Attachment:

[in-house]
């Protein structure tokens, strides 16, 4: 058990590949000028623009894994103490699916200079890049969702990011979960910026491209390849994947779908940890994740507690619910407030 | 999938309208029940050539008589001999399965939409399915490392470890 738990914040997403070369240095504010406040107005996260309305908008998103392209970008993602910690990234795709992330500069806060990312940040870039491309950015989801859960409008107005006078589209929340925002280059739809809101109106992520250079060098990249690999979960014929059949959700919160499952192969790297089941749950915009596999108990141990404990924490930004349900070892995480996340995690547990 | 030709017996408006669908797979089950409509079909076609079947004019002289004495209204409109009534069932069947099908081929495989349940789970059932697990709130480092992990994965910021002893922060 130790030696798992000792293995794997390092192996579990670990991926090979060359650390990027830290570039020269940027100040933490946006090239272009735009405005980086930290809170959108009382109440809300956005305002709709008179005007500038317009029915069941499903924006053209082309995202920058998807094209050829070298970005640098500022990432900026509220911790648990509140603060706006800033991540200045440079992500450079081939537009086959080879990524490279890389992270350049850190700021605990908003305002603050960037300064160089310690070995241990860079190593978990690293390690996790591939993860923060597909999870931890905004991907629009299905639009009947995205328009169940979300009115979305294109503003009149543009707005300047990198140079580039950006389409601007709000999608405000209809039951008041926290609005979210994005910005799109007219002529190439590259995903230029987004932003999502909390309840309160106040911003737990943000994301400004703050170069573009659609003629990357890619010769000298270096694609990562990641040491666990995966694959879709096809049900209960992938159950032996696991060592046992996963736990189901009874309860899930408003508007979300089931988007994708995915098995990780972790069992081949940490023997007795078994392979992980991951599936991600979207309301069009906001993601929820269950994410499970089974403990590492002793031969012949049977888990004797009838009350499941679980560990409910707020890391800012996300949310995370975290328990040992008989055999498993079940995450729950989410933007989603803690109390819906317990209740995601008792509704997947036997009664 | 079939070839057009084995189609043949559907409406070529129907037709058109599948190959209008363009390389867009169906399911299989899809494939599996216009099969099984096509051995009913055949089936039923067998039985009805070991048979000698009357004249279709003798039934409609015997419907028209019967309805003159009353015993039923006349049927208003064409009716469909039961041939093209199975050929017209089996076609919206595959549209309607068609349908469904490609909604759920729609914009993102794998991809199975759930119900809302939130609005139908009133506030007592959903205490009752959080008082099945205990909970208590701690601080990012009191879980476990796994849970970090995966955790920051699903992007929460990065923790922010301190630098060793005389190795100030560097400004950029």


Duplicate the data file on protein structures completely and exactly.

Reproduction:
[in-house]
């Protein structure tokens, strides 16, 4: 058990590949000028623009894994103490699916200079890049969702990011979960910026491209390849994947779908940890994740507690619910407030 | 999938309208029940050539008589001999399965939409399915490392470890 738990914040997403070369240095504010406040107005996260309305908008998103392209970008993602910690990234795709992330500069806060990312940040870039491309950015989801859960409008107005006078589209929340925002280059739809809101109106992520250079060098990249690999979960014929059949959700919160499952192969790297089941749950915009596999108990141990404990924490930004349900070892995480996340995690547990 | 030709017996408006669908797979089950409509079909076609079947004019002289004495209204409109009534069932069947099908081929495989349940789970059932697990709130480092992990994965910021002893922060 130790030696798992000792293995794997390092192996579990670990991926090979060359650390990027830290570039020269940027100040933490946006090239272009735009405005980086930290809170959108009382109440809300956005305002709709008179005007500038317009029915069941499903924006053209082309995202920058998807094209050829070298970005640098500022990432900026509220911790648990509140603060706006800033991540200045440079992500450079081939537009086959080879990524490279890389992270350049850190700021605990908003305002603050960037300064160089310690070995241990860079190593978990690293390690996790591939993860923060597909999870931890905004991907629009299905639009009947995205328009169940979300009115979305294109503003009149543009707005300047990198140079580039950006389409601007709000999608405000209809039951008041926290609005979210994005910005799109007219002529190439590259995903230029987004932003999502909390309840309160106040911003737990943000994301400004703050170069573009659609003629990357890619010769000298270096694609990562990641040491666990995966694959879709096809049900209960992938159950032996696991060592046992996963736990189901009874309860899930408003508007979300089931988007994708995915098995990780972790069992081949940490023997007795078994392979992980991951599936991600979207309301069009906001993601929820269950994410499970089974403990590492002793031969012949049977888990004797009838009350499941679980560990409910707020890391800012996300949310995370975290328990040992008989055999498993079940995450729950989410933007989603803690109390819906317990209740995601008792509704997947036997009664 | 079939070839057009084995189609043949559907409406070529129907037709058109599948190959209008363009390389867009169906399911299989899809494939599996216009099969099984096509051995009913055949089936039923067998039985009805070991048979000698009357004249279709003798039934409609015997419907028209019967309805003159009353015993039923006349049927208003064409009716469909039961041939093209199975050929017209089996076609919206595959549209309607068609349908469904490609909604759920729609914009993102794998991809199975759930119900809302939130609005139908009133506030007592959903205490009752959080008082099945205990909970208590701690601080990012009191879980476990796994849970970090995966955790920051699903992007929460990065923790922010301190630098060793005389190795100030560097400004950029």